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As a writer and graphic collaborator, I’ve followed the slow acclimation of cartoonists to the literary canon. Chris Ware (“The Color and the Shape of Memory” by Kevin Larimer, November/ December 2012) is a master at minute storytelling. This isn’t narrative composed for pods or tablets. Ware’s is a concise and expansive evolution from cave paintings, comic strips, fine art, and the kind of flotsam wonderment that is both “graphic” and “novel.” In my own work, I am drawn to singular and sequential poetic moments that highlight each image. Chris Ware has linked thresholds—toward things, not ideas: the “ordinary made extraordinary by your attention to it,” as Allen Ginsberg liked to say. Ware’s work forces readers to hone and relate, from image to image, pushing awareness through time as blocks of content fit what appear to be alternative and elusive functions and form.
I thoroughly embraced “The Art of Reading Gerard Manley Hopkins: Austerity Made Sublime” by William Giraldi (November/December 2012). I share Hopkins’s denunciation of “populist poetry” as “treat[ing] people like fools” and appreciate Giraldi’s observation that “the major poet writes into the density of language while the minor one merely floats on top of it.” Giraldi’s critique of popular fiction as “a morass of cliché without vigor or revelation, abrupt sentences that have arrived on the page without a commitment to the dynamism and dimensions of language” is unforgiving but accurate. Thankfully there remain poets and novelists who believe that the beauty and complexity of the English language have yet to be discovered and fashioned, that unforgettable images matter, that vivid characterization and narrative create intrinsic resonance, and that meaning can transform our lives.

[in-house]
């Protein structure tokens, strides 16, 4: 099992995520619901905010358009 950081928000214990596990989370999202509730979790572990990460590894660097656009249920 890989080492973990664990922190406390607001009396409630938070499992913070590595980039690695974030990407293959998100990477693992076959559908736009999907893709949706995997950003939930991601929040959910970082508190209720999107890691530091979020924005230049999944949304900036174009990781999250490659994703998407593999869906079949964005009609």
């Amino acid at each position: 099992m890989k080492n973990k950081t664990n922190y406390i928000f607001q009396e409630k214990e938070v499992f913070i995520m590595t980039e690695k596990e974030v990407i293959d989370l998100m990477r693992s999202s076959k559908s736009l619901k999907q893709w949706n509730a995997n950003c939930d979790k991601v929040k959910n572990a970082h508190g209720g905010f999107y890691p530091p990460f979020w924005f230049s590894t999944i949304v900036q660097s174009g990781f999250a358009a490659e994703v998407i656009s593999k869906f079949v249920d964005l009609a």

I enjoyed Giraldi’s essay, but when he calls Hopkins one of “the two most austere wordsmiths in our tongue,” I have to wonder whether the term austere has changed meaning over the years. The author of “The Windhover,” “God’s Grandeur,” and “Pied Beauty” is exuberant and all over the place. Restricting Hopkins mainly to the “Terrible Sonnets” is a distortion or, at most, a limited view—and even then, the mood may be depressing, but the language is still rich and resonant, not strict or Spartan.
Montclair, New Jersey
As a theologian I was amazed to find that in “The Aha! Moment: Michael Wiegers of Copper Canyon Press” (November/December 2012), Michael Bourne accepted Wiegers’s claim that Mary Magdalene was a “prostitute, or concubine.” There is nothing of this sort in the New Testament, which places her among the disciples who remained with Jesus at his crucifixion. The characterization of her as a prostitute began only with Pope Gregory the Great’s assertion in the late sixth century that she was the same “sinful woman” who, in the Gospel according to Luke, anointed Jesus’s feet. Since then, she has become a practical Rorschach blot for people’s religious and erotic imaginations, most recently in Dan Brown’s thrillers. While writers of poetry and fiction may want to continue these claims for their own artistic purposes, for a reputable editor or journalist to pass this error off without comment, along with its implied delegitimization of women’s roles in the early Church, is most unfortunate.
William Johnson Everett
Waynesville, North Carolina